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  Can quantum computing be simulated by an optical network?

+ 5 like - 0 dislike

On page 43 of http://arnold-neumaier.at/ms/optslides.pdf, we read

8. Simulating quantum mechanics

The simulation of quantum computing by classical fields is essentially achieved by using an optical network in which each quantum level is modelled by a corresponding mode of the electromagnetic field.

The linearity of the Maxwell equations then directly translates into the superposition principle for pure quantum states.

Thus it is possible to simulate arbitrary quantum systems which have a finite number of levels by the Maxwell equations, and hence by a classical model.

Therefore we shall look a little more closely into the reasons for this ability to simulate quantum systems.

...some explanations about second order coherence theory of the Maxwell equations...

As a consequence, it is possible (at least in principle) to simulate with classical electromagnetic waves and suitable classical linear optical networks any quantum system that can be embedded into the single photon quantum system.

Since all Hilbert spaces arising in applications of quantum physics are separable, they have a countable basis, and can be embedded into the single photon quantum system, at least in principle.

Thus it appears that, all quantum systems can be simulated by classical electromagnetic waves!

Of course, a practical realization may be difficult.


How is this optical network supposed to work? Does it really work? I don't see how the fact that all separable Hilbert spaces are isomorphic to each other would allow me to conclude that the time evolution of a single photon by the Schrödinger equation will be able to simulate the time evolution of an arbirary quantum system by the Schrödinger equation. But "optical network" sounds very concrete to me, so maybe some simple examples of how to simulate the time evolution of a two photon quantum systems by them could be help me?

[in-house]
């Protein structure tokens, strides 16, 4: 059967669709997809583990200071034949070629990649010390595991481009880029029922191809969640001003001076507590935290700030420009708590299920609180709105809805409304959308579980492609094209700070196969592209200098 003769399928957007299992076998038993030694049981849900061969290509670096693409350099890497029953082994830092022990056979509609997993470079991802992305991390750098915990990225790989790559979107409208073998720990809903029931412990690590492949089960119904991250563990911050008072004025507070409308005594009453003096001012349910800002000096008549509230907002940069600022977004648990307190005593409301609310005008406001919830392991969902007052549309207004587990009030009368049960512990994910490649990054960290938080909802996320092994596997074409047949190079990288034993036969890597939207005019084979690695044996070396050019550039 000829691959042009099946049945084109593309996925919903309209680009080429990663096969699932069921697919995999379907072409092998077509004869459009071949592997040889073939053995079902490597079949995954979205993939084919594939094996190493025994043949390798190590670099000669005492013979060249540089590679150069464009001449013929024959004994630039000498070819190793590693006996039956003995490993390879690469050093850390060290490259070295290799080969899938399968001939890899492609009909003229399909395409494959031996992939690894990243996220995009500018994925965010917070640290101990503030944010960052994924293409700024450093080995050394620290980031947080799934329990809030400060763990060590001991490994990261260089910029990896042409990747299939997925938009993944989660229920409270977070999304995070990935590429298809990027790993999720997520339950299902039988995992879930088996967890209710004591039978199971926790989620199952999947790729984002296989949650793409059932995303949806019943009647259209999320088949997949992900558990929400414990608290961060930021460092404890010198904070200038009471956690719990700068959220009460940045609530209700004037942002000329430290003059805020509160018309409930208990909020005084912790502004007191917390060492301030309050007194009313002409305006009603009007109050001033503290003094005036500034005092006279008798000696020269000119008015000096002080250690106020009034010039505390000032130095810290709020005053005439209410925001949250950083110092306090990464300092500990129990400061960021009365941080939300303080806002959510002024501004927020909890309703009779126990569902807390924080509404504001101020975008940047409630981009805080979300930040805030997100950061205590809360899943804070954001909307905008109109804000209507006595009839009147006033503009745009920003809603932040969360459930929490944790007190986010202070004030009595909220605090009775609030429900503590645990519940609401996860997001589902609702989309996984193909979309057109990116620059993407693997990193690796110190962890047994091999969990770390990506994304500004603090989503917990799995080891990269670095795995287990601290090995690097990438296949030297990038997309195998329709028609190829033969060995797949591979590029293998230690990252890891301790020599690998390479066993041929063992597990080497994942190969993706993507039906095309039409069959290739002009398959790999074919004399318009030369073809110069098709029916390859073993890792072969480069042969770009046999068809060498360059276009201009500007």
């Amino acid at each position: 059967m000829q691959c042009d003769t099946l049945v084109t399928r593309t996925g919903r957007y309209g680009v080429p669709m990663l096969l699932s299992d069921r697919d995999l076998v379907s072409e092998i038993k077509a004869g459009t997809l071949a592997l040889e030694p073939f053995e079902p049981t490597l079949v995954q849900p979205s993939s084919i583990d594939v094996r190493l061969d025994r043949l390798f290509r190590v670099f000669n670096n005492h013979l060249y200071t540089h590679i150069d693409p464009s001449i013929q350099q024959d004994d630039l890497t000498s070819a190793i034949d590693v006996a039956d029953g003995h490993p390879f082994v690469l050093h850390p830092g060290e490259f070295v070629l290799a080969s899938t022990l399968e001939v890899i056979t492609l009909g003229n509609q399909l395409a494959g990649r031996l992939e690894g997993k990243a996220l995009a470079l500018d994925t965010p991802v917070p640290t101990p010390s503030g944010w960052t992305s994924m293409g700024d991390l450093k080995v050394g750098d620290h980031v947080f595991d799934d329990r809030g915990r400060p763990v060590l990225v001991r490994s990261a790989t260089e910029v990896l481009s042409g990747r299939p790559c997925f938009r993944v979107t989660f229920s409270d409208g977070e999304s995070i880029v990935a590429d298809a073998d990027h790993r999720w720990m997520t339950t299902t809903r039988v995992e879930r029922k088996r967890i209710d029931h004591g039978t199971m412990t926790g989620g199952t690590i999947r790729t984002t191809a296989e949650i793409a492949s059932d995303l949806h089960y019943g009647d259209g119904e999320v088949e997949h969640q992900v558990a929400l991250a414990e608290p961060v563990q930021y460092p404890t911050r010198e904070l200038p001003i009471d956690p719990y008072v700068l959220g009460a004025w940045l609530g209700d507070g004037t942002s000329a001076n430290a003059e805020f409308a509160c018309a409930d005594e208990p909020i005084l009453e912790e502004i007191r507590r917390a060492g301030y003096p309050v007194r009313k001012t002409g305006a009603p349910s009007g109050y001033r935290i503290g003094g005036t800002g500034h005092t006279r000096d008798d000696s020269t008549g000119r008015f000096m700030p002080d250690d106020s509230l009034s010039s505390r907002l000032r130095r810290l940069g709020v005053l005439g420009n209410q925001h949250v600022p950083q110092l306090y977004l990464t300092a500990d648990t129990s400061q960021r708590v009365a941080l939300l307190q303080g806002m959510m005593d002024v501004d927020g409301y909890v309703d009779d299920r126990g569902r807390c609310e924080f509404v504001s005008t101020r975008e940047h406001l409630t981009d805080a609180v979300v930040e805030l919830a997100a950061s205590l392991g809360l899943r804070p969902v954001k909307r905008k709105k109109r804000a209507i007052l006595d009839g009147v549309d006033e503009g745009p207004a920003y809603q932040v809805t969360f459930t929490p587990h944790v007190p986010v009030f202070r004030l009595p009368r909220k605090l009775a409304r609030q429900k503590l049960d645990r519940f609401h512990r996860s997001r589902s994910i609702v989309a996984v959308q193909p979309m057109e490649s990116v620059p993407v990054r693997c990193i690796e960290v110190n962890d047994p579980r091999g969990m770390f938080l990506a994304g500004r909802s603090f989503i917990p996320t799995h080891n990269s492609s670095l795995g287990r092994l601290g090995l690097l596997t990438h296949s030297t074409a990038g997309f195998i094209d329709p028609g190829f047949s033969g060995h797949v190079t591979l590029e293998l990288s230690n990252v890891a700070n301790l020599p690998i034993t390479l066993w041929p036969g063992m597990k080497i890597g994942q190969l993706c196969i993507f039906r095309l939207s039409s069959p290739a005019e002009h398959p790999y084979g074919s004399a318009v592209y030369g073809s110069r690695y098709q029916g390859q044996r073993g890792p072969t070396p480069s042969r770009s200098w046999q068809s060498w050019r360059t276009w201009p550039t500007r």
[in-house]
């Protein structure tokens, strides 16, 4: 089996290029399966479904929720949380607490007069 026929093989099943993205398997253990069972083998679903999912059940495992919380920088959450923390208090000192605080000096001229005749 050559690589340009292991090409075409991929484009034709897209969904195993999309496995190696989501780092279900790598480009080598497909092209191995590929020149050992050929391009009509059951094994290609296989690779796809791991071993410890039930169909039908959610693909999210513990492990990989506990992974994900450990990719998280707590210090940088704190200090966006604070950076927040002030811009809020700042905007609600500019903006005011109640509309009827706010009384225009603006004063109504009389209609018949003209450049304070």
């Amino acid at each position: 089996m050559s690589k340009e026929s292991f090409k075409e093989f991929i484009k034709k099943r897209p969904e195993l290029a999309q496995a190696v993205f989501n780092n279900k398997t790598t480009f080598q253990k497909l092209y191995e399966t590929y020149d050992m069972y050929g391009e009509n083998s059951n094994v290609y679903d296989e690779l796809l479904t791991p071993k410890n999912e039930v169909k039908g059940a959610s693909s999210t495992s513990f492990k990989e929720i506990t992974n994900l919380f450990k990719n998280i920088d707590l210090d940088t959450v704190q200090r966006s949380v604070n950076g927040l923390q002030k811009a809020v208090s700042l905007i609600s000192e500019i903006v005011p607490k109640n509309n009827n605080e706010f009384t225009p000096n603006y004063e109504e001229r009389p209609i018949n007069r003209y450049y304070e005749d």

asked Dec 16, 2014 in Theoretical Physics by Thomas Klimpel (280 points) [ no revision ]
I suppose @ArnoldNeumaier (who wrote the lecture notes) could answer this question?

In http://arnold-neumaier.at/ms/hidden.pdf @ArnoldNeumaier writes: "With more beam splitters, through which several narrowly spaced beams are passed, one can produce a cascade of more complex tensor product states. Indeed, Reck et al. [23] showed that (i) any quantum system with only finitely many degrees of freedom can be simulated by a collection of spatially entangled beams; (ii) in the simulated system, there is for any Hermitian operator H an experiment measuring H; (iii) for every unitary operator S, there is an optical arrangement in the simulated system realizing this transformation, assuming lossless beam splitters."

Neither that article, nor its reference [23] can be found in the reference section of the presentation which is quoted in the question. So the answer to the question seems to be "yes!", but one would have to read (and understand) "some" references proving this to be sure.

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